So I could not have been more wrong about my prediction that car consumers might not warm up to the "cash-for-clunkers" program. By almost all accounts, the program has been a massive hit. Two billion dollars spent and over 200,000 cars bought are impressive statistics.
But we know how deceiving statistics can be. In the Journal today, Jeremy Anwyl explains:
...on July 27, Edmunds.com published an analysis showing that in any given month 60,000 to 70,000 “clunker-like” deals happen with no government program in place. The 200,000-plus deals the government was originally prepared to fund through the program’s Nov. 1 end date were about the “natural” clunker trade-in rate.
Even so, Congress looks poised to give more money to the program. One senator not ready to do that is Claire McCaskill (D-MO) who posted on her Twitter account:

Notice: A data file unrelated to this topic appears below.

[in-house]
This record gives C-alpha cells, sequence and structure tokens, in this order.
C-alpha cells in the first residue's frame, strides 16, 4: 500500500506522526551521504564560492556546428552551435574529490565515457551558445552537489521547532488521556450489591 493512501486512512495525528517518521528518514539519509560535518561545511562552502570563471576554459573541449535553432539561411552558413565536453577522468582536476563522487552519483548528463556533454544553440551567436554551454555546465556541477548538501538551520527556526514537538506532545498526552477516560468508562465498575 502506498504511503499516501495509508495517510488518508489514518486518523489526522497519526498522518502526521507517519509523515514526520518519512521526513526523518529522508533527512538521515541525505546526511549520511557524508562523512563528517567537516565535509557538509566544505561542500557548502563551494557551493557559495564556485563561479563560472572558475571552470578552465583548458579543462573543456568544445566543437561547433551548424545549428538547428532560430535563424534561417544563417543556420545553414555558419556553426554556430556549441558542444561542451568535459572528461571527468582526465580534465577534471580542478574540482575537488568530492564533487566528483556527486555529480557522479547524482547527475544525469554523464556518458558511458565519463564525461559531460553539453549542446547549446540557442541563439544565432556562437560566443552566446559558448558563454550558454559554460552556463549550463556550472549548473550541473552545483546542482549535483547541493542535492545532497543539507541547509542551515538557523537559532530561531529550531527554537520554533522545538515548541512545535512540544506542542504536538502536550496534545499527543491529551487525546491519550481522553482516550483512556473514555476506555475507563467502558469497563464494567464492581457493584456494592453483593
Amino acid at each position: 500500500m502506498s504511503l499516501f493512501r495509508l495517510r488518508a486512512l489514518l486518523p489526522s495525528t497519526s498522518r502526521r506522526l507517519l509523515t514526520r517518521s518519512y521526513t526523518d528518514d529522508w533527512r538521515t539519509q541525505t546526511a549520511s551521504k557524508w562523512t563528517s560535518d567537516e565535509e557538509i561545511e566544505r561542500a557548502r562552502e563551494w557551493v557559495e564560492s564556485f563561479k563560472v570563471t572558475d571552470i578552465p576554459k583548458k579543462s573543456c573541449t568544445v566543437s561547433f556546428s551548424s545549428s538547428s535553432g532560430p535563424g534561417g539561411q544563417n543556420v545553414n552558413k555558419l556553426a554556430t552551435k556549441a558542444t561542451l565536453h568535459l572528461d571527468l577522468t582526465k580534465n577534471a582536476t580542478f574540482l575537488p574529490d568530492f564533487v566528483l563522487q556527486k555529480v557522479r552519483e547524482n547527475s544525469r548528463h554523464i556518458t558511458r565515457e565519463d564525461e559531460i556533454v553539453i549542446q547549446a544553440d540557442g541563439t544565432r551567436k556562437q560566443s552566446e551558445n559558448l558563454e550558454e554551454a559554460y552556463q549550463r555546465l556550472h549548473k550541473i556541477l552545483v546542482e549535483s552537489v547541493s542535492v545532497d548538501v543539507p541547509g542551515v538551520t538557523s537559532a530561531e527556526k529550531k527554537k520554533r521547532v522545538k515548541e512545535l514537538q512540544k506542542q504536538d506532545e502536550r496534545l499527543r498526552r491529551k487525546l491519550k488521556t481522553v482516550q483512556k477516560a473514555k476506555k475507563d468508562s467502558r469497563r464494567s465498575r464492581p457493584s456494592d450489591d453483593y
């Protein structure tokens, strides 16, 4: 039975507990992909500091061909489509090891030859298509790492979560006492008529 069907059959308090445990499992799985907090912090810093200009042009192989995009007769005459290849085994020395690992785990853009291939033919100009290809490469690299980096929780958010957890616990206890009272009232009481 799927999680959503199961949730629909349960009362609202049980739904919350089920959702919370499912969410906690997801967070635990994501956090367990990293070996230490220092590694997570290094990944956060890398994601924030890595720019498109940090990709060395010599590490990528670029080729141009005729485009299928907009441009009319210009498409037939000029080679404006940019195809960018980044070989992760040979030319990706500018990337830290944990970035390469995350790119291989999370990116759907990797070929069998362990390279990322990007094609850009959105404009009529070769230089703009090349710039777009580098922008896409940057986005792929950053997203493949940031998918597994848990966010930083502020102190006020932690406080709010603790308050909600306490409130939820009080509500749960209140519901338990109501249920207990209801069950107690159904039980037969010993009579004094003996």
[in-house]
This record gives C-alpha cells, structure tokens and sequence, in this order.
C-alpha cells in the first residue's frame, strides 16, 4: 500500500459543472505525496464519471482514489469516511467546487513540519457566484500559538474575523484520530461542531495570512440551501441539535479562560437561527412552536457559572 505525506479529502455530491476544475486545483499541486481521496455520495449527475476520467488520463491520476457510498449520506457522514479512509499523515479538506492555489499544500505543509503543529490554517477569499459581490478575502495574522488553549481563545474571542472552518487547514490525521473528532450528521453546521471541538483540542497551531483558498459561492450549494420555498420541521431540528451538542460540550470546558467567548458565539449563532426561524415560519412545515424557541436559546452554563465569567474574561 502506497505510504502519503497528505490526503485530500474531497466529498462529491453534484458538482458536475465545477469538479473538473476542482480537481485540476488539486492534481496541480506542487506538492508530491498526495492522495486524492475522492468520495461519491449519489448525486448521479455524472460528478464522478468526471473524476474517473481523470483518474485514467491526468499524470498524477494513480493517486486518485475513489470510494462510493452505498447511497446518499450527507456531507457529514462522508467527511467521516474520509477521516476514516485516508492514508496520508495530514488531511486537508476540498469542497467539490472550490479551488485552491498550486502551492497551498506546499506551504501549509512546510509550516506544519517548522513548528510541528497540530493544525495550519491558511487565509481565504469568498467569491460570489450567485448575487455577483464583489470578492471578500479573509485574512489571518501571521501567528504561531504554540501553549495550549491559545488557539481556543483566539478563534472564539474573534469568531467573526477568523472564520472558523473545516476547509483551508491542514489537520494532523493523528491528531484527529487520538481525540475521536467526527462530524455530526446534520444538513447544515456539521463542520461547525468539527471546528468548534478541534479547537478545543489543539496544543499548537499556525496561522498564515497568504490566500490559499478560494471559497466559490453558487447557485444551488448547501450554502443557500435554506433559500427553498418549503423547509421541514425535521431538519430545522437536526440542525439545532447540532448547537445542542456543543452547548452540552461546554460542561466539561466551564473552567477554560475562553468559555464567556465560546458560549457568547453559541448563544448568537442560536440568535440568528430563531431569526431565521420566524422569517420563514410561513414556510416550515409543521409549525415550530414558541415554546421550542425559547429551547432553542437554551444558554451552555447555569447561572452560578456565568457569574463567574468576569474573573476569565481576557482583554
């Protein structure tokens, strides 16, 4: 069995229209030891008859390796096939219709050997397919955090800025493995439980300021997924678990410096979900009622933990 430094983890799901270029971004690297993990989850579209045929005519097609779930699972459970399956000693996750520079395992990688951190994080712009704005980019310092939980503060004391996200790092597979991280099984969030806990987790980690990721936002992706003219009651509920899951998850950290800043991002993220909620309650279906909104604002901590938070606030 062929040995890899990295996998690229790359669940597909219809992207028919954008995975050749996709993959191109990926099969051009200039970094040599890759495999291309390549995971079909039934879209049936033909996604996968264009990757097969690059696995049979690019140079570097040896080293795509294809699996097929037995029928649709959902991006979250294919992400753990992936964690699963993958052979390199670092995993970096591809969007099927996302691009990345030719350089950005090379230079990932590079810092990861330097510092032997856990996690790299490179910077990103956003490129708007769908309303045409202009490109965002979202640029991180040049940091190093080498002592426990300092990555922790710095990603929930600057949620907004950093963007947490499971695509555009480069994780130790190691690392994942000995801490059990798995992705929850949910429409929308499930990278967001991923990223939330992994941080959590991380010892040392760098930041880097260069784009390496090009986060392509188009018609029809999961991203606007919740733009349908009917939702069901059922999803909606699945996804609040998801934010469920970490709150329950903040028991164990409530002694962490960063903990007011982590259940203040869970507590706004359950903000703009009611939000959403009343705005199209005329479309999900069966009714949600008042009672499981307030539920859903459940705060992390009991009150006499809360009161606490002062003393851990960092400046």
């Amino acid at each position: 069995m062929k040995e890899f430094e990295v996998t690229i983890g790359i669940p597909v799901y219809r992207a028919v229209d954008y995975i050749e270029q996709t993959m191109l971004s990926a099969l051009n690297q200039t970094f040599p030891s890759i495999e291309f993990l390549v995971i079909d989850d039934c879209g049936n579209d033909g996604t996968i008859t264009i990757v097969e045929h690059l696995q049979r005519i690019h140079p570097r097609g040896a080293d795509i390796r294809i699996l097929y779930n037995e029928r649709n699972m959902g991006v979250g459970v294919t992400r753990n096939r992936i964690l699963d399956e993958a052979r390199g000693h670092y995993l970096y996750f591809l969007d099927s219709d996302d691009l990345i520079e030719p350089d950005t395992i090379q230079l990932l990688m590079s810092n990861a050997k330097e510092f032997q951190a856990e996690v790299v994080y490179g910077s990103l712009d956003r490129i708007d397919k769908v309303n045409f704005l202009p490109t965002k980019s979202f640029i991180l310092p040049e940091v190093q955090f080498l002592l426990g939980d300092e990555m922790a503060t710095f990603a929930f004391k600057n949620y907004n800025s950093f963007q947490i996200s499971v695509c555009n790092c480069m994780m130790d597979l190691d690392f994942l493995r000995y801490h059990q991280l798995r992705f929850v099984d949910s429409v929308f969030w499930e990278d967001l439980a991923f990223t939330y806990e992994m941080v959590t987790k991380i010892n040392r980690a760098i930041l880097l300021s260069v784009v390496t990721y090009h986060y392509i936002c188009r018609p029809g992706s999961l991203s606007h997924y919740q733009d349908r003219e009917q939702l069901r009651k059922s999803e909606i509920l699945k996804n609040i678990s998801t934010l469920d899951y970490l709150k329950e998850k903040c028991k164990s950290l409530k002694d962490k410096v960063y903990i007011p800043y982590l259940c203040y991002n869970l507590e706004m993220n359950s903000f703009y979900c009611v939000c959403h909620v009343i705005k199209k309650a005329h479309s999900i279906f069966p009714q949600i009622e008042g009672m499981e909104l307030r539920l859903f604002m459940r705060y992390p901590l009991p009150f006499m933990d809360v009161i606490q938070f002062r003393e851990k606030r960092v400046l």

We simply cannot afford any more taxpayr $ to extend cash for clunkers. Idea was to prime the pump, not subsidize auto purchases forever.
Regardless of the merits, it seems odd to continue the program. Its popularity has surpassed Transportation Secretary LaHood's expectations. If it's been such a success, why not just declare victory?
I should mention that "success" in popularity has nothing to do with the environmental goals of the program--we probably will never know if the program made a reduction in emissions or not (see my previous post here.)